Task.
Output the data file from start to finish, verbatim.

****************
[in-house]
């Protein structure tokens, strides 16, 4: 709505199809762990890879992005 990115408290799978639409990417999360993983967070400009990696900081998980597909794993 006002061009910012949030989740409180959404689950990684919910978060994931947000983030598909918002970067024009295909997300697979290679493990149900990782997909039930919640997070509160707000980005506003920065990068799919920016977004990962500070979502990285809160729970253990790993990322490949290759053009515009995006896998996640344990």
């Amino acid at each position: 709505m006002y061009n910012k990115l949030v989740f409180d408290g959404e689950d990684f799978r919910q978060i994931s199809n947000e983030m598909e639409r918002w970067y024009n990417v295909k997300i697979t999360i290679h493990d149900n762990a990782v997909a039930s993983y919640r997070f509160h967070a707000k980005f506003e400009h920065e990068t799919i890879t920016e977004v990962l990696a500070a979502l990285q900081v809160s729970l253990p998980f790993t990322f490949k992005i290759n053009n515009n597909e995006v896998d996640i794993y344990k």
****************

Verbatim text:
[in-house]
């Protein structure tokens, strides 16, 4: 709505199809762990890879992005 990115408290799978639409990417999360993983967070400009990696900081998980597909794993 006002061009910012949030989740409180959404689950990684919910978060994931947000983030598909918002970067024009295909997300697979290679493990149900990782997909039930919640997070509160707000980005506003920065990068799919920016977004990962500070979502990285809160729970253990790993990322490949290759053009515009995006896998996640344990």
């Amino acid at each position: 709505m006002y061009n910012k990115l949030v989740f409180d408290g959404e689950d990684f799978r919910q978060i994931s199809n947000e983030m598909e639409r918002w970067y024009n990417v295909k997300i697979t999360i290679h493990d149900n762990a990782v997909a039930s993983y919640r997070f509160h967070a707000k980005f506003e400009h920065e990068t799919i890879t920016e977004v990962l990696a500070a979502l990285q900081v809160s729970l253990p998980f790993t990322f490949k992005i290759n053009n515009n597909e995006v896998d996640i794993y344990k």